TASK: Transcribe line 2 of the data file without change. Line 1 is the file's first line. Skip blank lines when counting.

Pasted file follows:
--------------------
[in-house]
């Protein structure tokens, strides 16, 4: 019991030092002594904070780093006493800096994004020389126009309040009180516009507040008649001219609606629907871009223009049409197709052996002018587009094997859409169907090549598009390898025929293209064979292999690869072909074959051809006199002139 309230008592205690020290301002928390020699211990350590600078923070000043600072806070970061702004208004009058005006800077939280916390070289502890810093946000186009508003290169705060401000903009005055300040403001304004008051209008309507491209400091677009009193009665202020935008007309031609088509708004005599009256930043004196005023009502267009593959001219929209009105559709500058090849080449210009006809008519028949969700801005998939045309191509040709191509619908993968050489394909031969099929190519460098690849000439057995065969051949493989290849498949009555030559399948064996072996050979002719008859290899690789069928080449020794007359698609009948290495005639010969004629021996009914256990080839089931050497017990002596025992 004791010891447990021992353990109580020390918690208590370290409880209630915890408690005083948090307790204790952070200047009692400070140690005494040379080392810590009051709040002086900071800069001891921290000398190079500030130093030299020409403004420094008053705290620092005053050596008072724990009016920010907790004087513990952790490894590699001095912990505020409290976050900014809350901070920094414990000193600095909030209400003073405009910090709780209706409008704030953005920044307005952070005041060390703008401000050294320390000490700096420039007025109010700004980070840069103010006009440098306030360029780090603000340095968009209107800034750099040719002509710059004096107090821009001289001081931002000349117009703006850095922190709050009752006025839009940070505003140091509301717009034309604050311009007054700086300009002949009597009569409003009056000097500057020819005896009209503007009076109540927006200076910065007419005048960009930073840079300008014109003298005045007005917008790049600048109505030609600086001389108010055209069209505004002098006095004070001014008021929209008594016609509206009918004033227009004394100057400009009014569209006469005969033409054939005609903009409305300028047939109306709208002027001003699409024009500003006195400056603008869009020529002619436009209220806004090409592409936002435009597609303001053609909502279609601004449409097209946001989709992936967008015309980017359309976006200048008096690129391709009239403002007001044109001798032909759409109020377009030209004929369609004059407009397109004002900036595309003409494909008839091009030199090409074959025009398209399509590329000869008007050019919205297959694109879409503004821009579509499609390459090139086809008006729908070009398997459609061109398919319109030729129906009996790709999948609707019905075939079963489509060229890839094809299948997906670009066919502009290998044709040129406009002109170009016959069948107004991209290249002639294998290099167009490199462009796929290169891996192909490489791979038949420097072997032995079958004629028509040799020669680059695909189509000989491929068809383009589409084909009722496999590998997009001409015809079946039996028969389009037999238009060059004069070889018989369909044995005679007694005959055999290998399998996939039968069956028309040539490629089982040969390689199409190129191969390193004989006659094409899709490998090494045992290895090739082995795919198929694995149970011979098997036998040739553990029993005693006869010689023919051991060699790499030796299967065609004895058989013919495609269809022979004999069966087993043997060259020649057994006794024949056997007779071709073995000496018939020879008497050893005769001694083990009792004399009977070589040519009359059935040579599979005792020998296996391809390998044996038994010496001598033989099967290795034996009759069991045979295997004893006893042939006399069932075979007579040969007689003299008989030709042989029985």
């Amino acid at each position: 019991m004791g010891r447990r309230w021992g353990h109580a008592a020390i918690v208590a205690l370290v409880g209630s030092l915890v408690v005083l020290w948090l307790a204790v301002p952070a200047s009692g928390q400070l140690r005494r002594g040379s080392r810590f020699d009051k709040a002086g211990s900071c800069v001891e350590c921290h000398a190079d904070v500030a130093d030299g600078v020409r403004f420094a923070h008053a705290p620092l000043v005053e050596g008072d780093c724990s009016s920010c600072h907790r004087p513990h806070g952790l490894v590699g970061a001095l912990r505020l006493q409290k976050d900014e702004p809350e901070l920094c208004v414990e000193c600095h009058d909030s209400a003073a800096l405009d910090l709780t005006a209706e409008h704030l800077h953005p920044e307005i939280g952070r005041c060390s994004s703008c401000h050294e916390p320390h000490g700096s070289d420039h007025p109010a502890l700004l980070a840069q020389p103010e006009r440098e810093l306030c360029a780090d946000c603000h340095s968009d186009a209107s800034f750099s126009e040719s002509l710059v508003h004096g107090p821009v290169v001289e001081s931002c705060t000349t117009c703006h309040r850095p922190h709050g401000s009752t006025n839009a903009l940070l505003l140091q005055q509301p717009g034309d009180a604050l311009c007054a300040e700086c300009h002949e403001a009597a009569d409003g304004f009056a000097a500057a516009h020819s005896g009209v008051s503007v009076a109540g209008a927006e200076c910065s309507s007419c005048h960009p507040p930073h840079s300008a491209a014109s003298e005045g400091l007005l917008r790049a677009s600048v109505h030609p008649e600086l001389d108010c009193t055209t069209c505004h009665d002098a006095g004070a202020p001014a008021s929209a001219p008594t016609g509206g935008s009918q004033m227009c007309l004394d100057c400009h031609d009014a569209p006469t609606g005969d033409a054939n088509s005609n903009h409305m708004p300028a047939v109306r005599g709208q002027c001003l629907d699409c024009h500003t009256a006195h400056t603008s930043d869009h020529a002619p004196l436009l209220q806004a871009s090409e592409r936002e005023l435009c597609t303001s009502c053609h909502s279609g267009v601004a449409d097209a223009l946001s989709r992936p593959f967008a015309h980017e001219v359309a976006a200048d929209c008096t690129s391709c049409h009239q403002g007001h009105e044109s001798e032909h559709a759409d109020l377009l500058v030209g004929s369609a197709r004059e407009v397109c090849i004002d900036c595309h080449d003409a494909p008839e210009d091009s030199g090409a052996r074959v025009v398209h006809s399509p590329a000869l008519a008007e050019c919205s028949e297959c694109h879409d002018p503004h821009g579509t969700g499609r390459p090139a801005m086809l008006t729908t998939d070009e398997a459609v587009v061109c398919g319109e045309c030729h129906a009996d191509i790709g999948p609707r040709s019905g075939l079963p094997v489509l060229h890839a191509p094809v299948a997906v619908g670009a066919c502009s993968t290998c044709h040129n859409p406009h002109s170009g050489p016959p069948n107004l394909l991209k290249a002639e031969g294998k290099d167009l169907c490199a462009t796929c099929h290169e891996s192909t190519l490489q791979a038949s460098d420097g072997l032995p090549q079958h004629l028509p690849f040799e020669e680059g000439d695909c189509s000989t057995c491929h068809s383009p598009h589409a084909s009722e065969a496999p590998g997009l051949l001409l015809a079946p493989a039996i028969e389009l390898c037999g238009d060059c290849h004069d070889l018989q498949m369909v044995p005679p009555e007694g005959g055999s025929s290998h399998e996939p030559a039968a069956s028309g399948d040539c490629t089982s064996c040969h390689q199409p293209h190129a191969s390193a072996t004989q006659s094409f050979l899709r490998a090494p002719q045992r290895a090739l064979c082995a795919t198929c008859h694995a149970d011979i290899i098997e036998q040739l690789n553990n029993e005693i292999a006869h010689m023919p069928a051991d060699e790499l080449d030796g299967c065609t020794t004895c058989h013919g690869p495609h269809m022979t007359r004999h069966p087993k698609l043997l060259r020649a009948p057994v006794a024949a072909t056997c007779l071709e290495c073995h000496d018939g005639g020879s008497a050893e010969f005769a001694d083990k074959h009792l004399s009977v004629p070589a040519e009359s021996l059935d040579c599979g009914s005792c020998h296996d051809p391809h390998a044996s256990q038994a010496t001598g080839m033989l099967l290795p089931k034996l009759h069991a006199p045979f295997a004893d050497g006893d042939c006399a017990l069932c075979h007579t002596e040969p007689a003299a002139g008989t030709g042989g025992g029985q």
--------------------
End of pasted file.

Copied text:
């Protein structure tokens, strides 16, 4: 019991030092002594904070780093006493800096994004020389126009309040009180516009507040008649001219609606629907871009223009049409197709052996002018587009094997859409169907090549598009390898025929293209064979292999690869072909074959051809006199002139 309230008592205690020290301002928390020699211990350590600078923070000043600072806070970061702004208004009058005006800077939280916390070289502890810093946000186009508003290169705060401000903009005055300040403001304004008051209008309507491209400091677009009193009665202020935008007309031609088509708004005599009256930043004196005023009502267009593959001219929209009105559709500058090849080449210009006809008519028949969700801005998939045309191509040709191509619908993968050489394909031969099929190519460098690849000439057995065969051949493989290849498949009555030559399948064996072996050979002719008859290899690789069928080449020794007359698609009948290495005639010969004629021996009914256990080839089931050497017990002596025992 004791010891447990021992353990109580020390918690208590370290409880209630915890408690005083948090307790204790952070200047009692400070140690005494040379080392810590009051709040002086900071800069001891921290000398190079500030130093030299020409403004420094008053705290620092005053050596008072724990009016920010907790004087513990952790490894590699001095912990505020409290976050900014809350901070920094414990000193600095909030209400003073405009910090709780209706409008704030953005920044307005952070005041060390703008401000050294320390000490700096420039007025109010700004980070840069103010006009440098306030360029780090603000340095968009209107800034750099040719002509710059004096107090821009001289001081931002000349117009703006850095922190709050009752006025839009940070505003140091509301717009034309604050311009007054700086300009002949009597009569409003009056000097500057020819005896009209503007009076109540927006200076910065007419005048960009930073840079300008014109003298005045007005917008790049600048109505030609600086001389108010055209069209505004002098006095004070001014008021929209008594016609509206009918004033227009004394100057400009009014569209006469005969033409054939005609903009409305300028047939109306709208002027001003699409024009500003006195400056603008869009020529002619436009209220806004090409592409936002435009597609303001053609909502279609601004449409097209946001989709992936967008015309980017359309976006200048008096690129391709009239403002007001044109001798032909759409109020377009030209004929369609004059407009397109004002900036595309003409494909008839091009030199090409074959025009398209399509590329000869008007050019919205297959694109879409503004821009579509499609390459090139086809008006729908070009398997459609061109398919319109030729129906009996790709999948609707019905075939079963489509060229890839094809299948997906670009066919502009290998044709040129406009002109170009016959069948107004991209290249002639294998290099167009490199462009796929290169891996192909490489791979038949420097072997032995079958004629028509040799020669680059695909189509000989491929068809383009589409084909009722496999590998997009001409015809079946039996028969389009037999238009060059004069070889018989369909044995005679007694005959055999290998399998996939039968069956028309040539490629089982040969390689199409190129191969390193004989006659094409899709490998090494045992290895090739082995795919198929694995149970011979098997036998040739553990029993005693006869010689023919051991060699790499030796299967065609004895058989013919495609269809022979004999069966087993043997060259020649057994006794024949056997007779071709073995000496018939020879008497050893005769001694083990009792004399009977070589040519009359059935040579599979005792020998296996391809390998044996038994010496001598033989099967290795034996009759069991045979295997004893006893042939006399069932075979007579040969007689003299008989030709042989029985």